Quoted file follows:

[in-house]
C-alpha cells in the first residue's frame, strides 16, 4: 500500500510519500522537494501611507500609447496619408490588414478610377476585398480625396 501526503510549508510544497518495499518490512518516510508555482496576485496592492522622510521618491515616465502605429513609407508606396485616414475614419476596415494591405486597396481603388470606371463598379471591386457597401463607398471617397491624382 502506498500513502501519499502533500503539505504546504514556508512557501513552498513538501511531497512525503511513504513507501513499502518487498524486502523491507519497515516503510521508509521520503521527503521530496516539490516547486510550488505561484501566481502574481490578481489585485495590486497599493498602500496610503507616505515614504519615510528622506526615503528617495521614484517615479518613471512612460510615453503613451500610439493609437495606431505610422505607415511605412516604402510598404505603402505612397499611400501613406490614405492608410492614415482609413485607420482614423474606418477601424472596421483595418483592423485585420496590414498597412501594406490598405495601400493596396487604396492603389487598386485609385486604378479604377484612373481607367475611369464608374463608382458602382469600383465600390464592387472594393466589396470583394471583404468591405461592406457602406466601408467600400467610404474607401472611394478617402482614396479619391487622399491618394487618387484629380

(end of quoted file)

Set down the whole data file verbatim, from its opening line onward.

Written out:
[in-house]
C-alpha cells in the first residue's frame, strides 16, 4: 500500500510519500522537494501611507500609447496619408490588414478610377476585398480625396 501526503510549508510544497518495499518490512518516510508555482496576485496592492522622510521618491515616465502605429513609407508606396485616414475614419476596415494591405486597396481603388470606371463598379471591386457597401463607398471617397491624382 502506498500513502501519499502533500503539505504546504514556508512557501513552498513538501511531497512525503511513504513507501513499502518487498524486502523491507519497515516503510521508509521520503521527503521530496516539490516547486510550488505561484501566481502574481490578481489585485495590486497599493498602500496610503507616505515614504519615510528622506526615503528617495521614484517615479518613471512612460510615453503613451500610439493609437495606431505610422505607415511605412516604402510598404505603402505612397499611400501613406490614405492608410492614415482609413485607420482614423474606418477601424472596421483595418483592423485585420496590414498597412501594406490598405495601400493596396487604396492603389487598386485609385486604378479604377484612373481607367475611369464608374463608382458602382469600383465600390464592387472594393466589396470583394471583404468591405461592406457602406466601408467600400467610404474607401472611394478617402482614396479619391487622399491618394487618387484629380